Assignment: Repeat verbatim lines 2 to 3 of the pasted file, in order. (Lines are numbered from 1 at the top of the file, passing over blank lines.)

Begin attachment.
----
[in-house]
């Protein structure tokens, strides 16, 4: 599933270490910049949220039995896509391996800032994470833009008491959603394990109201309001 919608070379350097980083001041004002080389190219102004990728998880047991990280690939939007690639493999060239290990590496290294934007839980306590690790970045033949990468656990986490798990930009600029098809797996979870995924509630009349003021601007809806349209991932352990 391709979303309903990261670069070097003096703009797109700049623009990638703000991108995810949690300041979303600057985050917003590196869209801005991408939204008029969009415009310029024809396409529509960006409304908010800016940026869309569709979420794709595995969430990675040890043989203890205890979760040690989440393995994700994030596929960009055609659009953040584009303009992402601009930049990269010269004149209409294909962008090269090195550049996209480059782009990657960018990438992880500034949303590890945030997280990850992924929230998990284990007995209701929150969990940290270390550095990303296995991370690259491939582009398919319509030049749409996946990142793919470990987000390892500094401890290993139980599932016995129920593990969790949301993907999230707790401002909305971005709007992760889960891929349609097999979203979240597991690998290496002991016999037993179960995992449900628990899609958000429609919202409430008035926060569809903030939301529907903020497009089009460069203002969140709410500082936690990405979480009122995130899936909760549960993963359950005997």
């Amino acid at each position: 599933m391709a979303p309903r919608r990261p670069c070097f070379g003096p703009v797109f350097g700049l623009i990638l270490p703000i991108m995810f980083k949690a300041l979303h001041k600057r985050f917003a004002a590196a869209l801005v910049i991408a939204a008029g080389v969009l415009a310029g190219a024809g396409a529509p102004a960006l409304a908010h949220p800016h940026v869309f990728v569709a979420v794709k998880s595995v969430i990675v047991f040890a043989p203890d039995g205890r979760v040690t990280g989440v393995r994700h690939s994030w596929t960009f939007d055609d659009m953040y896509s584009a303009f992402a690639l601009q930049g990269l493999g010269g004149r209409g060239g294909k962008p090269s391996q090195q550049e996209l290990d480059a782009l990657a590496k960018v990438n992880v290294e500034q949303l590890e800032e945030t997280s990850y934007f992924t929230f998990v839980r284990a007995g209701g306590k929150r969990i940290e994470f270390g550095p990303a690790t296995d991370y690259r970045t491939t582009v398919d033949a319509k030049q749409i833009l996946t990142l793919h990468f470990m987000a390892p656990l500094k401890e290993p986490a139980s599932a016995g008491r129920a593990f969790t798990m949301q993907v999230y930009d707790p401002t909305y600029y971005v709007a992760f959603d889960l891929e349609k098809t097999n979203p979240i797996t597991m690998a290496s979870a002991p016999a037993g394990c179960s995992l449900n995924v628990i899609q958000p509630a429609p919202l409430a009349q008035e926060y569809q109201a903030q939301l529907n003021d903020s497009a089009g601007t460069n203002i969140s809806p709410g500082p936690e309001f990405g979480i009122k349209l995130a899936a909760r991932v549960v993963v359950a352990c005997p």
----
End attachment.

């Protein structure tokens, strides 16, 4: 599933270490910049949220039995896509391996800032994470833009008491959603394990109201309001 919608070379350097980083001041004002080389190219102004990728998880047991990280690939939007690639493999060239290990590496290294934007839980306590690790970045033949990468656990986490798990930009600029098809797996979870995924509630009349003021601007809806349209991932352990 391709979303309903990261670069070097003096703009797109700049623009990638703000991108995810949690300041979303600057985050917003590196869209801005991408939204008029969009415009310029024809396409529509960006409304908010800016940026869309569709979420794709595995969430990675040890043989203890205890979760040690989440393995994700994030596929960009055609659009953040584009303009992402601009930049990269010269004149209409294909962008090269090195550049996209480059782009990657960018990438992880500034949303590890945030997280990850992924929230998990284990007995209701929150969990940290270390550095990303296995991370690259491939582009398919319509030049749409996946990142793919470990987000390892500094401890290993139980599932016995129920593990969790949301993907999230707790401002909305971005709007992760889960891929349609097999979203979240597991690998290496002991016999037993179960995992449900628990899609958000429609919202409430008035926060569809903030939301529907903020497009089009460069203002969140709410500082936690990405979480009122995130899936909760549960993963359950005997």
């Amino acid at each position: 599933m391709a979303p309903r919608r990261p670069c070097f070379g003096p703009v797109f350097g700049l623009i990638l270490p703000i991108m995810f980083k949690a300041l979303h001041k600057r985050f917003a004002a590196a869209l801005v910049i991408a939204a008029g080389v969009l415009a310029g190219a024809g396409a529509p102004a960006l409304a908010h949220p800016h940026v869309f990728v569709a979420v794709k998880s595995v969430i990675v047991f040890a043989p203890d039995g205890r979760v040690t990280g989440v393995r994700h690939s994030w596929t960009f939007d055609d659009m953040y896509s584009a303009f992402a690639l601009q930049g990269l493999g010269g004149r209409g060239g294909k962008p090269s391996q090195q550049e996209l290990d480059a782009l990657a590496k960018v990438n992880v290294e500034q949303l590890e800032e945030t997280s990850y934007f992924t929230f998990v839980r284990a007995g209701g306590k929150r969990i940290e994470f270390g550095p990303a690790t296995d991370y690259r970045t491939t582009v398919d033949a319509k030049q749409i833009l996946t990142l793919h990468f470990m987000a390892p656990l500094k401890e290993p986490a139980s599932a016995g008491r129920a593990f969790t798990m949301q993907v999230y930009d707790p401002t909305y600029y971005v709007a992760f959603d889960l891929e349609k098809t097999n979203p979240i797996t597991m690998a290496s979870a002991p016999a037993g394990c179960s995992l449900n995924v628990i899609q958000p509630a429609p919202l409430a009349q008035e926060y569809q109201a903030q939301l529907n003021d903020s497009a089009g601007t460069n203002i969140s809806p709410g500082p936690e309001f990405g979480i009122k349209l995130a899936a909760r991932v549960v993963v359950a352990c005997p």